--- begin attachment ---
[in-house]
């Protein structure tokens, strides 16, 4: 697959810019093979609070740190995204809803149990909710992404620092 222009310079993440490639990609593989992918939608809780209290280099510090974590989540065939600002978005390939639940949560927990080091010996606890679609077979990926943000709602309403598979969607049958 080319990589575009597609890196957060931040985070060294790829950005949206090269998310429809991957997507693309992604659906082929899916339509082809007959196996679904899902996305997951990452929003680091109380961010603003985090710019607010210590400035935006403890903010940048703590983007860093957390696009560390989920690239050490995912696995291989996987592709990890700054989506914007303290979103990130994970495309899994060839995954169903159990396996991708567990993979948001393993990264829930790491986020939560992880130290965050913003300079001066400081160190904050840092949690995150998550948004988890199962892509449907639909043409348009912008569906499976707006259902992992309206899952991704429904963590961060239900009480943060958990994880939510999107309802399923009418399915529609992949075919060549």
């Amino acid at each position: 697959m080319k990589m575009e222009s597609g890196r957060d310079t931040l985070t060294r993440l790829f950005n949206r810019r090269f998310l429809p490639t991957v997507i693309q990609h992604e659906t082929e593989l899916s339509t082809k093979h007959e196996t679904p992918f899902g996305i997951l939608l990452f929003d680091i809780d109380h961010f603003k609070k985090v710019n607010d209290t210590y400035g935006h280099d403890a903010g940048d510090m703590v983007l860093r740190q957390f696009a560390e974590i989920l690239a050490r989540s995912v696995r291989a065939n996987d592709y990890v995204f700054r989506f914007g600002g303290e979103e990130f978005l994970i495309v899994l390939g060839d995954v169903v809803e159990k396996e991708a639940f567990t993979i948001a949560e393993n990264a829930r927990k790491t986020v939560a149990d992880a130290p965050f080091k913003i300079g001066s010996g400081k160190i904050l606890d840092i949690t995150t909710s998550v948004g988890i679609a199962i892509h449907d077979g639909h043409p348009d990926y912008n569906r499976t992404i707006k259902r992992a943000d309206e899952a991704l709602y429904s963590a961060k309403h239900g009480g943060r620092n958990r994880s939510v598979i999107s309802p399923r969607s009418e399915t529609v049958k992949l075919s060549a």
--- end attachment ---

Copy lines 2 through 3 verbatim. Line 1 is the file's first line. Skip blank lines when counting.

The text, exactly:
């Protein structure tokens, strides 16, 4: 697959810019093979609070740190995204809803149990909710992404620092 222009310079993440490639990609593989992918939608809780209290280099510090974590989540065939600002978005390939639940949560927990080091010996606890679609077979990926943000709602309403598979969607049958 080319990589575009597609890196957060931040985070060294790829950005949206090269998310429809991957997507693309992604659906082929899916339509082809007959196996679904899902996305997951990452929003680091109380961010603003985090710019607010210590400035935006403890903010940048703590983007860093957390696009560390989920690239050490995912696995291989996987592709990890700054989506914007303290979103990130994970495309899994060839995954169903159990396996991708567990993979948001393993990264829930790491986020939560992880130290965050913003300079001066400081160190904050840092949690995150998550948004988890199962892509449907639909043409348009912008569906499976707006259902992992309206899952991704429904963590961060239900009480943060958990994880939510999107309802399923009418399915529609992949075919060549």
């Amino acid at each position: 697959m080319k990589m575009e222009s597609g890196r957060d310079t931040l985070t060294r993440l790829f950005n949206r810019r090269f998310l429809p490639t991957v997507i693309q990609h992604e659906t082929e593989l899916s339509t082809k093979h007959e196996t679904p992918f899902g996305i997951l939608l990452f929003d680091i809780d109380h961010f603003k609070k985090v710019n607010d209290t210590y400035g935006h280099d403890a903010g940048d510090m703590v983007l860093r740190q957390f696009a560390e974590i989920l690239a050490r989540s995912v696995r291989a065939n996987d592709y990890v995204f700054r989506f914007g600002g303290e979103e990130f978005l994970i495309v899994l390939g060839d995954v169903v809803e159990k396996e991708a639940f567990t993979i948001a949560e393993n990264a829930r927990k790491t986020v939560a149990d992880a130290p965050f080091k913003i300079g001066s010996g400081k160190i904050l606890d840092i949690t995150t909710s998550v948004g988890i679609a199962i892509h449907d077979g639909h043409p348009d990926y912008n569906r499976t992404i707006k259902r992992a943000d309206e899952a991704l709602y429904s963590a961060k309403h239900g009480g943060r620092n958990r994880s939510v598979i999107s309802p399923r969607s009418e399915t529609v049958k992949l075919s060549a």